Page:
The Hollywood secret you didn’t know about Wolverine, Hunger Games and John Wick
When the Wachowski siblings released The Matrix in 1999, the crazy awesome action sequences were revolutionary. (Exhibit A: Bullet Time.) All of a sudden, every film that followed wanted outrageous martial arts moves mashed up with cutting-edge special effects.
The Matrix also marked the first time Keanu Reeves worked with stuntman Chad Stahleski. A few years ago Stahleski, along with fellow stuntman David Leitch, founded 87Eleven Action Design, a fight-choreography studio that builds action scenes for some of Hollywood’s biggest blockbusters. Their résumé includes Hunger Games, Wolverine, 300 and The Bourne Legacy to name but a few. Now, 87Eleven not only builds action scenes, they direct entire films, including the 2014 surprise hit John Wick and its anticipated sequel, John Wick: Chapter 2.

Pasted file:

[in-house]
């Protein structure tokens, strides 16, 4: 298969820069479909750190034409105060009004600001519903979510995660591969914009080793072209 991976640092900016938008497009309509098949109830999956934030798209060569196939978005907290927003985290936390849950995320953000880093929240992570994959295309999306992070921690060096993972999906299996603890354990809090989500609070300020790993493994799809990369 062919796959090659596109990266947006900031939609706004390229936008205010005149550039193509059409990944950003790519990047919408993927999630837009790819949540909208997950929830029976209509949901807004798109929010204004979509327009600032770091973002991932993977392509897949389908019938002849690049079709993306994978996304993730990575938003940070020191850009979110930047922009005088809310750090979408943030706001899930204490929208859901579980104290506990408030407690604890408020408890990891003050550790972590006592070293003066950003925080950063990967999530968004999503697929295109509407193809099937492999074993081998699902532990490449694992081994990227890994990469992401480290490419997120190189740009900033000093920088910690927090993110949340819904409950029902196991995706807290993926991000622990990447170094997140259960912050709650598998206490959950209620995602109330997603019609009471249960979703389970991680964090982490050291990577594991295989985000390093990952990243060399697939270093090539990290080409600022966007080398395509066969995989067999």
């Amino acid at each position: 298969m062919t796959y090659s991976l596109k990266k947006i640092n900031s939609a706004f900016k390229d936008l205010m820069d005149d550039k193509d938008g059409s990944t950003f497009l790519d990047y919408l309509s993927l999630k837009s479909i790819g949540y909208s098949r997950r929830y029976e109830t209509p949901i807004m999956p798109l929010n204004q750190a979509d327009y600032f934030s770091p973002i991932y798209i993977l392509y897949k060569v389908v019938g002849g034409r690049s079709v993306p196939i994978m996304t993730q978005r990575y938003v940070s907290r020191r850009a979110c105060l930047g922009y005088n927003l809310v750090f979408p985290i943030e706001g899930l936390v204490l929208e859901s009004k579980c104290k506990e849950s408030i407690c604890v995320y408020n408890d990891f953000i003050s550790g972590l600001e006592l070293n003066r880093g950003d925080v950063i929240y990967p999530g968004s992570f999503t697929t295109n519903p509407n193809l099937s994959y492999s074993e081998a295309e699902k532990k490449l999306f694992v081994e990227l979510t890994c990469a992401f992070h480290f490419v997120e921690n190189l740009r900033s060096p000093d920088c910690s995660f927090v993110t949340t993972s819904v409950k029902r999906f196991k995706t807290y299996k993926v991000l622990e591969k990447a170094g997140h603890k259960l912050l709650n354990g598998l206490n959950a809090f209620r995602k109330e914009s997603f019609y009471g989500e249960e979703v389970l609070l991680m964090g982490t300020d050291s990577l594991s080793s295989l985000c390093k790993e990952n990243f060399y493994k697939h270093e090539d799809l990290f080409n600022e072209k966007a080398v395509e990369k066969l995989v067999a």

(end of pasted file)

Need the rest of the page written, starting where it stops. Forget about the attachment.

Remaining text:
When The Red Bulletin toured the 87Eleven facility—a massive warehouse on an industrial strip near LAX—operations director Cale Schultz confirmed that it’s really Reeves doing the heavy lifting on screen.
“With John Wick, that was 99 percent Keanu doing the stunts,” Schultz said. “And it looks so much better on film. The reason the film was a success was because it wasn’t all these over-the-shoulder shots where you never see the face of the actor. Most people don’t realize that, but it does make a difference.”
Ahead of the sequel, in theaters February 10, Lionsgate released a featurette that details the madness of Keanu’s training. In the video, Stahleski describes the approach: “We take Japanese jujutsu, Brazilian jiu-jitsu, tactical three gun, standing judo, put it all together and then we come up with what we call ‘gun fu.’”
Check out some of Keanu’s “gun fu” moves below.